The Asian Development Bank (ADB) will expand support to help the Pacific islands to help build stronger resilience to global economic shocks, disasters, and climate change, ADB President Takehiko Nakao said at the recent 52nd Annual Meeting of ADB’s Board of Governors in Fiji.
Speaking to Pacific Developing Member Country (DMC) Governors, Nakao said the Annual Meeting in Fiji was an “historic” occasion, since it is the first held in a Pacific DMC and comes at an important time for the subregion.
“We now have the opportunity to highlight the unique development challenges and significant development progress throughout the region,” he said. “The main message I want to share with you, as well as with other Governors, development partners, the private sector, and civil society, is that ADB is scaling up our operations in the Pacific.”
RMI Minister for Finance, Banking, and Postal Services Brenson Wase co-chaired the meeting and urged international partners to work with DMCs in the region to protect the health of the Pacific Ocean, build resilience against the impact of climate change and disasters, and overcome the constraints of geographical isolation and dispersed populations.
“Despite these and other challenges, development in the Pacific continues,” Wase explained at the meeting. “Our people are living longer, healthier, and more productive lives compared to when each country joined ADB.”
Nakao outlined five areas of ADB’s expanded support to the Pacific island countries.
First, under ADB’s Strategy 2030, ADB will introduce differentiated approaches to development assistance in small island states and countries with fragile and conflict-affected situations. This includes key areas such as climate change, disaster risk management, project preparation, procurement, and capacity building across the region.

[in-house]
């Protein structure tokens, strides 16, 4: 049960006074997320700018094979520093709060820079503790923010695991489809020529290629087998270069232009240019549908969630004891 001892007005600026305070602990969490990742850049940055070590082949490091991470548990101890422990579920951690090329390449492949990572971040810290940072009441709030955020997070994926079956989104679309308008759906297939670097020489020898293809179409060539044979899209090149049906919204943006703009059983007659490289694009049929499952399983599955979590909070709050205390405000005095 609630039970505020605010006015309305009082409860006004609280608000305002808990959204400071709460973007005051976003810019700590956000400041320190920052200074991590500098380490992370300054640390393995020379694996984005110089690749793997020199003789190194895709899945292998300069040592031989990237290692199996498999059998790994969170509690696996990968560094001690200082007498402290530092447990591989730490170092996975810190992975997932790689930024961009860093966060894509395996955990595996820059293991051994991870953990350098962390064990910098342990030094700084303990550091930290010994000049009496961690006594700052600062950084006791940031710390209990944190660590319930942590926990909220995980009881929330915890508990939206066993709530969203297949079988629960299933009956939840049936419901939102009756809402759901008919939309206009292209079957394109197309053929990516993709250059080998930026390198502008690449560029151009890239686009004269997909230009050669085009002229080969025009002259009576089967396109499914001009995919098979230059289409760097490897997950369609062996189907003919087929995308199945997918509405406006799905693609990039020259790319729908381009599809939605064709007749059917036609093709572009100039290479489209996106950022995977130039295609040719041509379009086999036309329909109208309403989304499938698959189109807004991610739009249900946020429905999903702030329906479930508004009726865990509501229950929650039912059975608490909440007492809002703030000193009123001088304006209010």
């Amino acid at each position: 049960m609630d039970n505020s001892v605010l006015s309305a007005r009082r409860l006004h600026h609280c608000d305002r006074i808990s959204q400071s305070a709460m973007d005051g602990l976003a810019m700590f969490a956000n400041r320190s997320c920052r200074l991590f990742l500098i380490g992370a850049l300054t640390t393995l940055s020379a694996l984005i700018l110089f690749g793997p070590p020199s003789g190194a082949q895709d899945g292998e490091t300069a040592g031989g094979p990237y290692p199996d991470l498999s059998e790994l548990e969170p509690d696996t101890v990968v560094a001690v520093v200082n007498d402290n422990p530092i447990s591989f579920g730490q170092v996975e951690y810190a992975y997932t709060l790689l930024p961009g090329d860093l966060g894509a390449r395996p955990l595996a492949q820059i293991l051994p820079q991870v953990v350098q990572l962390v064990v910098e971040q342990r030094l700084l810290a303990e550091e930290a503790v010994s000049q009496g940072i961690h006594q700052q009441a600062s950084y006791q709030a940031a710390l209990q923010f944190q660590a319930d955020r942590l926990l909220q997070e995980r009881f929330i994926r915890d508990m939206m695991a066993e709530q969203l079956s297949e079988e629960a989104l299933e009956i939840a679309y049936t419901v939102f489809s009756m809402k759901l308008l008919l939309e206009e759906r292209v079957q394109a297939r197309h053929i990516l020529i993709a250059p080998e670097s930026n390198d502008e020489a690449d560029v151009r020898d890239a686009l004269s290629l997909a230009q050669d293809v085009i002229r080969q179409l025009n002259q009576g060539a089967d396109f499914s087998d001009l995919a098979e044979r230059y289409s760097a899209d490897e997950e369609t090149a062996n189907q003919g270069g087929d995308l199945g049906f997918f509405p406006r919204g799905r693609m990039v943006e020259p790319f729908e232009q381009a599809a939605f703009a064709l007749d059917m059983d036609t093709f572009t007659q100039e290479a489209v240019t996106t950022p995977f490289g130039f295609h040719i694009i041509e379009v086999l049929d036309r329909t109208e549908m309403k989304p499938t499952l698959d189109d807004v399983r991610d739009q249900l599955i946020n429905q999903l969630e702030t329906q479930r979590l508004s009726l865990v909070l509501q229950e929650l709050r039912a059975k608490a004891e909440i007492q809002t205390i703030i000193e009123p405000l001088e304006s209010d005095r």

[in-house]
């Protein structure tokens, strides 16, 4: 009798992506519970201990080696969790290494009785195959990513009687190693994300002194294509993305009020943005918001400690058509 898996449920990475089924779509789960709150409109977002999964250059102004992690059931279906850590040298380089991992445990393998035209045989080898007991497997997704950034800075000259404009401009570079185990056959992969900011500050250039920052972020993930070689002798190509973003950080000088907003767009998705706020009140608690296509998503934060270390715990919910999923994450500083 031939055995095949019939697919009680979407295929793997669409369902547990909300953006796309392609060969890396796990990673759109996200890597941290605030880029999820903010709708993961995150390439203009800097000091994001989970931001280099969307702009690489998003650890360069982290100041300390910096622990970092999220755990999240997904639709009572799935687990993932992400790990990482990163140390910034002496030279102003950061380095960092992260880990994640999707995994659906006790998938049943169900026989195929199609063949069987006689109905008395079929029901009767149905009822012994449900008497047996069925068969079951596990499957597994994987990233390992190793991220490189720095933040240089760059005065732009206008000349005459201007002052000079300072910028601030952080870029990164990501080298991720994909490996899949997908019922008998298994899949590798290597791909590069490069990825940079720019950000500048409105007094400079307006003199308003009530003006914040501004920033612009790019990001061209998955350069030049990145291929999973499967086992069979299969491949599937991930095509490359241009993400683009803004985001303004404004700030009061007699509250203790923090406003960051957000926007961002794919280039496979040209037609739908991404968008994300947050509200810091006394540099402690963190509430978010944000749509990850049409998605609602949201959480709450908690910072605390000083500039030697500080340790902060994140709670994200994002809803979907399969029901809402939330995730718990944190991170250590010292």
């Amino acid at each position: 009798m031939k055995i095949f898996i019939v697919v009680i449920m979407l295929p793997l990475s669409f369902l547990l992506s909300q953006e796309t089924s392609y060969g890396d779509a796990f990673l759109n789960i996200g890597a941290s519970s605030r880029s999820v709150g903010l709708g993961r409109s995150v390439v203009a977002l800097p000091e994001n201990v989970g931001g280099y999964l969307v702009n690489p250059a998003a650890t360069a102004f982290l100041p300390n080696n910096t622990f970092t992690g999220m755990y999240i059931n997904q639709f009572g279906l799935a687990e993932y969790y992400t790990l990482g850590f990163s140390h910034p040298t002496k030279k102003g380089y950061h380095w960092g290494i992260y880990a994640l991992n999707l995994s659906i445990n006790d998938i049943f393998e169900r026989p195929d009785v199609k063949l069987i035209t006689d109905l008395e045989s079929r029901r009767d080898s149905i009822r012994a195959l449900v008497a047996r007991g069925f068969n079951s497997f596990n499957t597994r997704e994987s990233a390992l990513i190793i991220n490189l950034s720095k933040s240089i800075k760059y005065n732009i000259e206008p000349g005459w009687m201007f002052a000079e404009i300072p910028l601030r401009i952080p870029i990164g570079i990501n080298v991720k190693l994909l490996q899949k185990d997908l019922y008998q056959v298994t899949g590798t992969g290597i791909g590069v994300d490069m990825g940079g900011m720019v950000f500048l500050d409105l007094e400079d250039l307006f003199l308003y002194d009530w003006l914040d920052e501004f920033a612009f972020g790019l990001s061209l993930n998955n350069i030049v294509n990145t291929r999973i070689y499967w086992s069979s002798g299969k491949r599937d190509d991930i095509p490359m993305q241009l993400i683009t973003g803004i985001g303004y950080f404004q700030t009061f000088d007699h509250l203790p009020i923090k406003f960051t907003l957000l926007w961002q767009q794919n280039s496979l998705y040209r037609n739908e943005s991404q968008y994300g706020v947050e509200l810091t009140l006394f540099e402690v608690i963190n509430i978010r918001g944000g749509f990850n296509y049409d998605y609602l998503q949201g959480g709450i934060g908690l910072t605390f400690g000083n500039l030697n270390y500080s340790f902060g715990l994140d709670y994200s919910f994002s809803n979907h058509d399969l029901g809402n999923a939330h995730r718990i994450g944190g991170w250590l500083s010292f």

Second, ADB is scaling up its financial support for the Pacific. In the last three years (2016–2018), the total lending and grant commitments amounted to $1.5 billion as compared to $700 million in the previous three years (2013–2015). Donors’ support contributed to an increase in the Asian Development Fund, providing grant financing to ADB’s lowest income DMCs. Annual base allocations were increased from $6 million to $13 million for 2019 and 2020, an important boost in concessional financing for many countries in the Pacific.
Third, ADB is actively mobilizing co-financing in climate change, and is the largest mobilizer of funds for the Pacific from the Green Climate Fund, from whom ADB has secured more than $130 million in grant funding.
Fourth, Nakao said ADB would also do more to promote innovation in the Pacific. ADB’s Pacific Department pioneered the use of contingent lines of credit to provide financing for response and recovery efforts in the immediate aftermath of disasters. ADB is also working with its Pacific DMCs to design innovative projects for renewable energy, water supply systems, regional vaccination programs, as well as to introduce new ICT applications in e-health, e-education, and e-governance. To help attract private financing, the innovative use of guarantees under ADB’s new Pacific Renewable Energy Program, approved in April, will reduce investment risks for independent power producers in the region. Fifth, ADB is expanding its physical presence in the Pacific islands, Nakao said.
Read more about this in the May 24, 2019 edition of the Marshall Islands Journal.